Would you enter a different kind of image business if a new technology enabled it?

It is possible but we don’t really look at it from the technology end. It has more to do with market potential. We don’t distribute cartoons and animation or fonts and typefaces because, even though we have the technical capability, we don’t think there’s a good enough market for it at this point.

Al Jazeera was recently criticized for showing images of captured and dead US troops in Iraq. Are Getty photographers in the war zone allowed to photograph such things? Would you photograph someone is in a humiliated, painful, or degraded condition—and sell these images to the media?

Yes. There is a war going on and the job of our photojournalists is to capture what they see through their lenses. Then it is up to the newspaper editors and media outlets to decide what to put before their viewers. If what they choose is found to be offensive, it will hurt their business. We do, of course, have a code of ethics for our company.

You could say that people’s ability to see things in all their brute reality enables them to make better judgments about life. But how far does this logic extend? When is image-making and selling voyeuristic and dulling to the senses rather than helpful to truth and humanity?

Whenever I ask any of our photographers why they put themselves in harm’s way, they always say that their job is to tell the story. Thanks to Getty Images’ connections and their talent and dedication, they have the necessary access and ability to tell the story. One of our photographers, Joe Raedle, is covering the war for us and was wounded this weekend in the battle of Nasiriya. Joe’s photos were used today on over forty covers in major metropolitan newspapers across the country, including the New York Times. I actually think we have an obligation to get these photos out to the public. Eighteen months ago, in the middle of the Afghanistan war, we sued the President of the United States and the Secretary of Defense, because they would not let our photographers in to shoot images of the detainees being held at Guantanamo Bay in Cuba. We were able to gain admission, which was very important to our photographers, who felt that they had to be there to tell the story for our customers.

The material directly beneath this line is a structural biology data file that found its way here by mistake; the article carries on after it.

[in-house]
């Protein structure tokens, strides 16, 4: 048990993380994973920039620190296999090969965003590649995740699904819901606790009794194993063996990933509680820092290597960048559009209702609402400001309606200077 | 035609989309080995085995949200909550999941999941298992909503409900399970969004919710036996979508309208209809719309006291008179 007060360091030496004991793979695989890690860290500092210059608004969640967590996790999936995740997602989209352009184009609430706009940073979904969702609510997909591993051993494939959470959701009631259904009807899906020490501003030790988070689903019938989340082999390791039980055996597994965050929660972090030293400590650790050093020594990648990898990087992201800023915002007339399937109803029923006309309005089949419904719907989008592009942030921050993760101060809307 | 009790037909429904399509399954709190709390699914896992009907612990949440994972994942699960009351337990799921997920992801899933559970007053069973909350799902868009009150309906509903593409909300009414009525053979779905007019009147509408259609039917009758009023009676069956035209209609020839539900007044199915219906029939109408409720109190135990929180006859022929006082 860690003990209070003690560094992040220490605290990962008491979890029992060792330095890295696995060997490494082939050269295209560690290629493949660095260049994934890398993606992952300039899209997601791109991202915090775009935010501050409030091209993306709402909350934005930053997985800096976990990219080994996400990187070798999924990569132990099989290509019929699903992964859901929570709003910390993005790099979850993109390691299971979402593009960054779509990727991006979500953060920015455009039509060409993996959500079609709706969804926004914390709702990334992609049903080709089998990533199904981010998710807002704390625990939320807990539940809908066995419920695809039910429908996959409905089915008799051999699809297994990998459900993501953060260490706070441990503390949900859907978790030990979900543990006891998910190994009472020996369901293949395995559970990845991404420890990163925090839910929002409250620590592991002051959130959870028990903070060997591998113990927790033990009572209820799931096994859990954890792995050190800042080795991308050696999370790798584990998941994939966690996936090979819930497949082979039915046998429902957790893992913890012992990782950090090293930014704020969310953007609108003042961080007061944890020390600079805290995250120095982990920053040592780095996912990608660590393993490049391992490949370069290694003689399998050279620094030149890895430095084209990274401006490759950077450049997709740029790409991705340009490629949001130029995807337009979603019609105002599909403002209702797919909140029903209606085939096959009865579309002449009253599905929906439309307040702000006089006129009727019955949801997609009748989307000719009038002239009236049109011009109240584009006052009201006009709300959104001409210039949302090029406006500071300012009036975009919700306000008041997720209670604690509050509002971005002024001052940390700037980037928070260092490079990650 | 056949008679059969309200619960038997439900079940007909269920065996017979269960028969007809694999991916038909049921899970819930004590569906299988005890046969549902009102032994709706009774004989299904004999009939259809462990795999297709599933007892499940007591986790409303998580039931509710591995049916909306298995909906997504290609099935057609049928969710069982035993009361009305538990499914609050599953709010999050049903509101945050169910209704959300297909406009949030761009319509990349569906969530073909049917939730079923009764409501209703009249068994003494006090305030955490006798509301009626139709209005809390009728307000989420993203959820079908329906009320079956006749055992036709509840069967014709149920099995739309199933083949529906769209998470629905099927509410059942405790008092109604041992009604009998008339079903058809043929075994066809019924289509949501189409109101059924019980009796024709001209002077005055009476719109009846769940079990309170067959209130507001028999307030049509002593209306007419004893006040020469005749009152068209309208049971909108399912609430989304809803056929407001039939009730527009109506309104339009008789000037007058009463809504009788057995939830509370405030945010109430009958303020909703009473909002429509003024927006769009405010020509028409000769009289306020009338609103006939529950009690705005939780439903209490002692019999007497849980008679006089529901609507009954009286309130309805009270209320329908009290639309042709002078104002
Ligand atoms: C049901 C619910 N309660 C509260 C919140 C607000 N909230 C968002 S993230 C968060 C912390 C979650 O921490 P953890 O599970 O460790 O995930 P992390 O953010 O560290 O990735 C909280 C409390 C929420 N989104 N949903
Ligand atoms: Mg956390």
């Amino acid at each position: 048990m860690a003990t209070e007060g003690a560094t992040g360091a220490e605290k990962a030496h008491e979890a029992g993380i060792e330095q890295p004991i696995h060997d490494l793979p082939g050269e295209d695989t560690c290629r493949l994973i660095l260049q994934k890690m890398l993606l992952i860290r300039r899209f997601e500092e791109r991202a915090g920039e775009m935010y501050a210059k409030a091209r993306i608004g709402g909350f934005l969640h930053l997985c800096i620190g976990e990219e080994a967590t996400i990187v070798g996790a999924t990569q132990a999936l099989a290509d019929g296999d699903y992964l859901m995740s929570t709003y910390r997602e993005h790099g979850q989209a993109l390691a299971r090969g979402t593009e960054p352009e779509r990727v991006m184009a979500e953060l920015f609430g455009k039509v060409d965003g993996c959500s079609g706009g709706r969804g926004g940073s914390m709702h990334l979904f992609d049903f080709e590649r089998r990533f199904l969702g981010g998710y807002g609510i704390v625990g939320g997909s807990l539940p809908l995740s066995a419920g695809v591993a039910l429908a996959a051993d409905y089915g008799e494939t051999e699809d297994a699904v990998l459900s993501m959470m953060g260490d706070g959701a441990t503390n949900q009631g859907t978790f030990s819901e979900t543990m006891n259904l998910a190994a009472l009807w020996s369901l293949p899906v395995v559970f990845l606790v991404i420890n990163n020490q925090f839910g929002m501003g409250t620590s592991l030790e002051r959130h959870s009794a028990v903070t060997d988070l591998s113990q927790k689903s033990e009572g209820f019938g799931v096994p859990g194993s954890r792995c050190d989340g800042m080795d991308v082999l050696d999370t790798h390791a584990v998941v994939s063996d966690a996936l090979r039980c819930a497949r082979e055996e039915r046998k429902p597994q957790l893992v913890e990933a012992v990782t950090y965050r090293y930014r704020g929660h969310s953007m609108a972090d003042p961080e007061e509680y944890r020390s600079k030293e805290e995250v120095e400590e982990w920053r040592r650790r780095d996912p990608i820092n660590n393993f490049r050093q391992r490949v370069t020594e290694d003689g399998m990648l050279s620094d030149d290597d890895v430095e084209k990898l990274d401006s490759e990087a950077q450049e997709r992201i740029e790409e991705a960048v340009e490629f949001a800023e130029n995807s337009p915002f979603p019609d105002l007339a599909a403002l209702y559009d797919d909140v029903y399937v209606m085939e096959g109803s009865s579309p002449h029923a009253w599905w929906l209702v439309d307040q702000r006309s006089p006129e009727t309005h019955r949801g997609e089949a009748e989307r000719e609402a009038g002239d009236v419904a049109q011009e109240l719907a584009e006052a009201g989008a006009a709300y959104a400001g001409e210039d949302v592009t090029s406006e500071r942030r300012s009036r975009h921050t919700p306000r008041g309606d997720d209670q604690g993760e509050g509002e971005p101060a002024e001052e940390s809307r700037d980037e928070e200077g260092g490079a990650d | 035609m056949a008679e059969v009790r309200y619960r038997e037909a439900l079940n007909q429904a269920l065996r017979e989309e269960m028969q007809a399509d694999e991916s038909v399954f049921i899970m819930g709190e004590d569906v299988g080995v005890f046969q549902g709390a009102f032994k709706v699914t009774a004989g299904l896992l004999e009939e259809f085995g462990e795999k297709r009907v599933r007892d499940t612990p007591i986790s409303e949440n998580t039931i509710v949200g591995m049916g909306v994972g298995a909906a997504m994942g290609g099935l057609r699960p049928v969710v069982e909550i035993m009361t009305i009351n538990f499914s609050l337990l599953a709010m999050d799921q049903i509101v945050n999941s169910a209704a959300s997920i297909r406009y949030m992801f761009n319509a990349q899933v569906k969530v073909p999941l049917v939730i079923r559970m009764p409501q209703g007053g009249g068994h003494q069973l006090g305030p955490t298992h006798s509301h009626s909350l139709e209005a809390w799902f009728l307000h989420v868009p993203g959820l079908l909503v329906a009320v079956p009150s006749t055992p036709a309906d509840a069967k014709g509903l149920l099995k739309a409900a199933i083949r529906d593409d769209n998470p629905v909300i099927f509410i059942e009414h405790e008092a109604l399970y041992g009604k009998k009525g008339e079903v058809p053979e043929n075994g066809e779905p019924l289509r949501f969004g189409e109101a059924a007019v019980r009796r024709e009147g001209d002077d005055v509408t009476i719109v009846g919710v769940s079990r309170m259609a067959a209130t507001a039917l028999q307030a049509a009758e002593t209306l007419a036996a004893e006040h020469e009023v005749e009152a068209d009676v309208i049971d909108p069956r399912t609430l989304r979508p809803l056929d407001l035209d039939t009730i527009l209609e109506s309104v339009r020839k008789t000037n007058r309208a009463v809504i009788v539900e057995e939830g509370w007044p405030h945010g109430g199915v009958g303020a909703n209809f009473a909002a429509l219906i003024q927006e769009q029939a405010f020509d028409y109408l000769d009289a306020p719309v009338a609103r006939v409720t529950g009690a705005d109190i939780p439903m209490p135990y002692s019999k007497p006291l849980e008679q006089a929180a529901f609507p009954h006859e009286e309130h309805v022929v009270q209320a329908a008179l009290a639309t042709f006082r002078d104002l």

A Right Not to be Photographed?

Do people have any right to not be the subject of an image? You’re not asking your subjects whether you can photograph them in all cases, I suspect.

There is a fundamental difference between commercial photography and editorial photography. In commercial photography we cannot photograph anybody unless they are comfortable and they sign a release allowing their image to be used for commercial purposes. But when it comes to editorial photography, photography we see in newspapers, our approach is that anybody is fair game in a public place. We do not do highly invasive paparazzi photography. If Jennifer Lopez and Ben Affleck visit a restaurant in Manhattan, we won’t shove a camera in their faces inside the restaurant but we will take a picture of them coming out of it.

Image Saturation?

Is there ever a danger of too many and too powerful images? As images dominate our senses, is our capacity to listen carefully, to think in a linear fashion from premise to conclusion, and to communicate ideas and truth through the spoken or written word imperiled?

When everybody and his dog has a digital camera and some basic software to play with, images become a dime a dozen and before you know it we’re drowning in imagery. However, I also think that people get more sophisticated about what a good image is as they get more visually aware. Our children, the next generation, are growing up very image-literate.

Kids are very image-literate but can they read?

They certainly don’t read enough. They get their information in sound bytes with a lack of depth but then, thanks to the media, so do we adults.

True and False Images

Images today can easily be enhanced or modified as Time Magazine famously illustrated with their darkened OJ Simpson magazine cover. Is this lying with images? Is it ever appropriate to modify what the camera sees?

On the commercial stock photography side, we modify every image. We manipulate the image to make it more saleable, by cleaning up the foreground or background, removing visible logos or enhancing color and contrast.

With the possibilities of digital photography, can the line between commercial and editorial weaken?

The fundamental difference is that we have releases for commercial purpose photography. Any person in any of our commercial photographs has signed a release.

A promo film for Seattle showed a ferry coming in to its dock with Mt. Rainier right behind it. The producer had moved Mt. Rainier to make it a better picture. Is that crossing the line?

We wouldn’t do that because that is never what it looks like. We might make the sky bluer or remove some seagulls for a cleaner look or clean up the water around the ferry. If the ferry had a very prominent logo we might blur it because we can’t license pictures with logos for stock photography. So too we would have generic running shoes, rather than branded ones. But we wouldn’t otherwise make the shoe or boat or mountain range or skyline look different. We could do it in two minutes, but we wouldn’t!